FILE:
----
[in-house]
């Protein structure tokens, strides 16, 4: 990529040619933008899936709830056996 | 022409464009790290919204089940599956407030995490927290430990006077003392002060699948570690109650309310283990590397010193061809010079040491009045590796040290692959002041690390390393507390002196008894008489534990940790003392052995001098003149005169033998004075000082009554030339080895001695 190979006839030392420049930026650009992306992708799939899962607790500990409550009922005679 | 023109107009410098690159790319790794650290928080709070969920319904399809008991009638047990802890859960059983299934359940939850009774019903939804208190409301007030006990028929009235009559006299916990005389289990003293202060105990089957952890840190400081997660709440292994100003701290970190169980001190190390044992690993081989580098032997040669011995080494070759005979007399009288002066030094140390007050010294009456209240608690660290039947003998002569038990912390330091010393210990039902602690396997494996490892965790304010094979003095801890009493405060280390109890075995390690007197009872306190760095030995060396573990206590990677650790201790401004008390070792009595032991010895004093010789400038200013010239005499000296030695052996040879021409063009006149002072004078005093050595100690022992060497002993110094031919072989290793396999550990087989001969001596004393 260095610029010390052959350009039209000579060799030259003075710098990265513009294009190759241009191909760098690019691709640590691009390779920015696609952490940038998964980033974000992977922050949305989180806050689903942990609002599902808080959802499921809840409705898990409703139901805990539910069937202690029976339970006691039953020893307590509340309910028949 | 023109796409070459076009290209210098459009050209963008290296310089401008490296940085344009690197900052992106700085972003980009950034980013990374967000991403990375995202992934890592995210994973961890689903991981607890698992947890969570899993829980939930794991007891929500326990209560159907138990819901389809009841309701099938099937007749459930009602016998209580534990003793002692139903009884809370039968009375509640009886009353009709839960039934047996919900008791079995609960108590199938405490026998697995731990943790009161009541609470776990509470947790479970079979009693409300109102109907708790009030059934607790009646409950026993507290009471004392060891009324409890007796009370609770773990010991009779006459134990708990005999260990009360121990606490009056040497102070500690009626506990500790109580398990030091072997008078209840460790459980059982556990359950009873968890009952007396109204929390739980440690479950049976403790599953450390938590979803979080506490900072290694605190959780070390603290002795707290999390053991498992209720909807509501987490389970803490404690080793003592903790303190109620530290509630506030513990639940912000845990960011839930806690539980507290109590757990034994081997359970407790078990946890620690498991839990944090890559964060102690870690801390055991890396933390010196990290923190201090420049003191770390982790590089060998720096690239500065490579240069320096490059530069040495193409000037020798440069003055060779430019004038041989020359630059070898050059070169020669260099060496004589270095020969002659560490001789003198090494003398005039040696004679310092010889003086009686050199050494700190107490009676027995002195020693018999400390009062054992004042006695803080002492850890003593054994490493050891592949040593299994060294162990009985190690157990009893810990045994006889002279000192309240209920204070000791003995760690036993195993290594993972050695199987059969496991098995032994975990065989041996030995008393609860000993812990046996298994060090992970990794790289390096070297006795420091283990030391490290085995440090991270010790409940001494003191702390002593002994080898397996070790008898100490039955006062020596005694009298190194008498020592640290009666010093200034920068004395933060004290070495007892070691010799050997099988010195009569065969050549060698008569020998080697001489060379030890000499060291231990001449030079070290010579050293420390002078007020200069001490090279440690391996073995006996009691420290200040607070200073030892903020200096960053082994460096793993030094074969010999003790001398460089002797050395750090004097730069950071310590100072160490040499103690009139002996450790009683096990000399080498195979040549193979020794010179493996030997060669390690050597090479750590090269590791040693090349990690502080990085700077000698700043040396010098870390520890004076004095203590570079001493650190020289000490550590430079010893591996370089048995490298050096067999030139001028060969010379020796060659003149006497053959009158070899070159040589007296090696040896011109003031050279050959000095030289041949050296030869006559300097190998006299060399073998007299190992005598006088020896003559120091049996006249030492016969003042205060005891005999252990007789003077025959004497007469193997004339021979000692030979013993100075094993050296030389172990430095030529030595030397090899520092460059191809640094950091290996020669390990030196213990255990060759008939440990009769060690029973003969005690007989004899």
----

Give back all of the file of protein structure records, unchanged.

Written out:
[in-house]
């Protein structure tokens, strides 16, 4: 990529040619933008899936709830056996 | 022409464009790290919204089940599956407030995490927290430990006077003392002060699948570690109650309310283990590397010193061809010079040491009045590796040290692959002041690390390393507390002196008894008489534990940790003392052995001098003149005169033998004075000082009554030339080895001695 190979006839030392420049930026650009992306992708799939899962607790500990409550009922005679 | 023109107009410098690159790319790794650290928080709070969920319904399809008991009638047990802890859960059983299934359940939850009774019903939804208190409301007030006990028929009235009559006299916990005389289990003293202060105990089957952890840190400081997660709440292994100003701290970190169980001190190390044992690993081989580098032997040669011995080494070759005979007399009288002066030094140390007050010294009456209240608690660290039947003998002569038990912390330091010393210990039902602690396997494996490892965790304010094979003095801890009493405060280390109890075995390690007197009872306190760095030995060396573990206590990677650790201790401004008390070792009595032991010895004093010789400038200013010239005499000296030695052996040879021409063009006149002072004078005093050595100690022992060497002993110094031919072989290793396999550990087989001969001596004393 260095610029010390052959350009039209000579060799030259003075710098990265513009294009190759241009191909760098690019691709640590691009390779920015696609952490940038998964980033974000992977922050949305989180806050689903942990609002599902808080959802499921809840409705898990409703139901805990539910069937202690029976339970006691039953020893307590509340309910028949 | 023109796409070459076009290209210098459009050209963008290296310089401008490296940085344009690197900052992106700085972003980009950034980013990374967000991403990375995202992934890592995210994973961890689903991981607890698992947890969570899993829980939930794991007891929500326990209560159907138990819901389809009841309701099938099937007749459930009602016998209580534990003793002692139903009884809370039968009375509640009886009353009709839960039934047996919900008791079995609960108590199938405490026998697995731990943790009161009541609470776990509470947790479970079979009693409300109102109907708790009030059934607790009646409950026993507290009471004392060891009324409890007796009370609770773990010991009779006459134990708990005999260990009360121990606490009056040497102070500690009626506990500790109580398990030091072997008078209840460790459980059982556990359950009873968890009952007396109204929390739980440690479950049976403790599953450390938590979803979080506490900072290694605190959780070390603290002795707290999390053991498992209720909807509501987490389970803490404690080793003592903790303190109620530290509630506030513990639940912000845990960011839930806690539980507290109590757990034994081997359970407790078990946890620690498991839990944090890559964060102690870690801390055991890396933390010196990290923190201090420049003191770390982790590089060998720096690239500065490579240069320096490059530069040495193409000037020798440069003055060779430019004038041989020359630059070898050059070169020669260099060496004589270095020969002659560490001789003198090494003398005039040696004679310092010889003086009686050199050494700190107490009676027995002195020693018999400390009062054992004042006695803080002492850890003593054994490493050891592949040593299994060294162990009985190690157990009893810990045994006889002279000192309240209920204070000791003995760690036993195993290594993972050695199987059969496991098995032994975990065989041996030995008393609860000993812990046996298994060090992970990794790289390096070297006795420091283990030391490290085995440090991270010790409940001494003191702390002593002994080898397996070790008898100490039955006062020596005694009298190194008498020592640290009666010093200034920068004395933060004290070495007892070691010799050997099988010195009569065969050549060698008569020998080697001489060379030890000499060291231990001449030079070290010579050293420390002078007020200069001490090279440690391996073995006996009691420290200040607070200073030892903020200096960053082994460096793993030094074969010999003790001398460089002797050395750090004097730069950071310590100072160490040499103690009139002996450790009683096990000399080498195979040549193979020794010179493996030997060669390690050597090479750590090269590791040693090349990690502080990085700077000698700043040396010098870390520890004076004095203590570079001493650190020289000490550590430079010893591996370089048995490298050096067999030139001028060969010379020796060659003149006497053959009158070899070159040589007296090696040896011109003031050279050959000095030289041949050296030869006559300097190998006299060399073998007299190992005598006088020896003559120091049996006249030492016969003042205060005891005999252990007789003077025959004497007469193997004339021979000692030979013993100075094993050296030389172990430095030529030595030397090899520092460059191809640094950091290996020669390990030196213990255990060759008939440990009769060690029973003969005690007989004899």